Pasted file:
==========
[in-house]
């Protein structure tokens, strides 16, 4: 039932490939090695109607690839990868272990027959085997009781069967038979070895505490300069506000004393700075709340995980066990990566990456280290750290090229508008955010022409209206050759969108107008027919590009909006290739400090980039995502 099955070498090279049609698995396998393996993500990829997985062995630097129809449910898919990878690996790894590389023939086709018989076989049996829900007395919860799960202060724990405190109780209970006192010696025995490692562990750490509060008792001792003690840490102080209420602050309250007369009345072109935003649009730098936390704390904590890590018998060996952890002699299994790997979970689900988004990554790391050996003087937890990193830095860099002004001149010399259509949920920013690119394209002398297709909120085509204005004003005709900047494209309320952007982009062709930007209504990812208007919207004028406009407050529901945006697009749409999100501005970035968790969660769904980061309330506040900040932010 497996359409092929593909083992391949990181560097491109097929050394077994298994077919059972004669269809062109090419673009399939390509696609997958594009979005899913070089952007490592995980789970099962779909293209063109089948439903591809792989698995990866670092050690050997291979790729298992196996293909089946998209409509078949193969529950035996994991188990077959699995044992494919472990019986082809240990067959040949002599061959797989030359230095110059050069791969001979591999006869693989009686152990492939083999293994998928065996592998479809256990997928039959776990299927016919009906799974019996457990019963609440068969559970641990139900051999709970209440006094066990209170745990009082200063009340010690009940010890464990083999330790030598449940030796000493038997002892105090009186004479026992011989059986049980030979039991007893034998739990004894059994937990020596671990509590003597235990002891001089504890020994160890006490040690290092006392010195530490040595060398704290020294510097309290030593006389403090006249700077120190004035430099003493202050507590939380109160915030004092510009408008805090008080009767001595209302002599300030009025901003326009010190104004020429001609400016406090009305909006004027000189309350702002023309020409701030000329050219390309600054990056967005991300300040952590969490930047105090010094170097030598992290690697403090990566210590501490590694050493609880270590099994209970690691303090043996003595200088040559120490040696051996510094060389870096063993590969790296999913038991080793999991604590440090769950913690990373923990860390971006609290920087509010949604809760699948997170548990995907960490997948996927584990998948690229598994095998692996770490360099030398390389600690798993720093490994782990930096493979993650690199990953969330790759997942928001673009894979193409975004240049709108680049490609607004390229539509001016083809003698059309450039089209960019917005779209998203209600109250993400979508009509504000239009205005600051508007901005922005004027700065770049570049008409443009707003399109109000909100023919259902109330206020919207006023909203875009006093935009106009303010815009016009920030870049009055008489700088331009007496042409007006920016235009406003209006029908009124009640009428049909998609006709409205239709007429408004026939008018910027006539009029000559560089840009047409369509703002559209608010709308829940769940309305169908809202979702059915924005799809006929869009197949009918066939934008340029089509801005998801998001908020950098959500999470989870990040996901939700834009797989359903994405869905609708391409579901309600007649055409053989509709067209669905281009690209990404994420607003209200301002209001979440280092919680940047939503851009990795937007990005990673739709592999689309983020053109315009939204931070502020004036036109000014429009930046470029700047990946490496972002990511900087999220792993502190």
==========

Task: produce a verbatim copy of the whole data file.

[in-house]
């Protein structure tokens, strides 16, 4: 039932490939090695109607690839990868272990027959085997009781069967038979070895505490300069506000004393700075709340995980066990990566990456280290750290090229508008955010022409209206050759969108107008027919590009909006290739400090980039995502 099955070498090279049609698995396998393996993500990829997985062995630097129809449910898919990878690996790894590389023939086709018989076989049996829900007395919860799960202060724990405190109780209970006192010696025995490692562990750490509060008792001792003690840490102080209420602050309250007369009345072109935003649009730098936390704390904590890590018998060996952890002699299994790997979970689900988004990554790391050996003087937890990193830095860099002004001149010399259509949920920013690119394209002398297709909120085509204005004003005709900047494209309320952007982009062709930007209504990812208007919207004028406009407050529901945006697009749409999100501005970035968790969660769904980061309330506040900040932010 497996359409092929593909083992391949990181560097491109097929050394077994298994077919059972004669269809062109090419673009399939390509696609997958594009979005899913070089952007490592995980789970099962779909293209063109089948439903591809792989698995990866670092050690050997291979790729298992196996293909089946998209409509078949193969529950035996994991188990077959699995044992494919472990019986082809240990067959040949002599061959797989030359230095110059050069791969001979591999006869693989009686152990492939083999293994998928065996592998479809256990997928039959776990299927016919009906799974019996457990019963609440068969559970641990139900051999709970209440006094066990209170745990009082200063009340010690009940010890464990083999330790030598449940030796000493038997002892105090009186004479026992011989059986049980030979039991007893034998739990004894059994937990020596671990509590003597235990002891001089504890020994160890006490040690290092006392010195530490040595060398704290020294510097309290030593006389403090006249700077120190004035430099003493202050507590939380109160915030004092510009408008805090008080009767001595209302002599300030009025901003326009010190104004020429001609400016406090009305909006004027000189309350702002023309020409701030000329050219390309600054990056967005991300300040952590969490930047105090010094170097030598992290690697403090990566210590501490590694050493609880270590099994209970690691303090043996003595200088040559120490040696051996510094060389870096063993590969790296999913038991080793999991604590440090769950913690990373923990860390971006609290920087509010949604809760699948997170548990995907960490997948996927584990998948690229598994095998692996770490360099030398390389600690798993720093490994782990930096493979993650690199990953969330790759997942928001673009894979193409975004240049709108680049490609607004390229539509001016083809003698059309450039089209960019917005779209998203209600109250993400979508009509504000239009205005600051508007901005922005004027700065770049570049008409443009707003399109109000909100023919259902109330206020919207006023909203875009006093935009106009303010815009016009920030870049009055008489700088331009007496042409007006920016235009406003209006029908009124009640009428049909998609006709409205239709007429408004026939008018910027006539009029000559560089840009047409369509703002559209608010709308829940769940309305169908809202979702059915924005799809006929869009197949009918066939934008340029089509801005998801998001908020950098959500999470989870990040996901939700834009797989359903994405869905609708391409579901309600007649055409053989509709067209669905281009690209990404994420607003209200301002209001979440280092919680940047939503851009990795937007990005990673739709592999689309983020053109315009939204931070502020004036036109000014429009930046470029700047990946490496972002990511900087999220792993502190």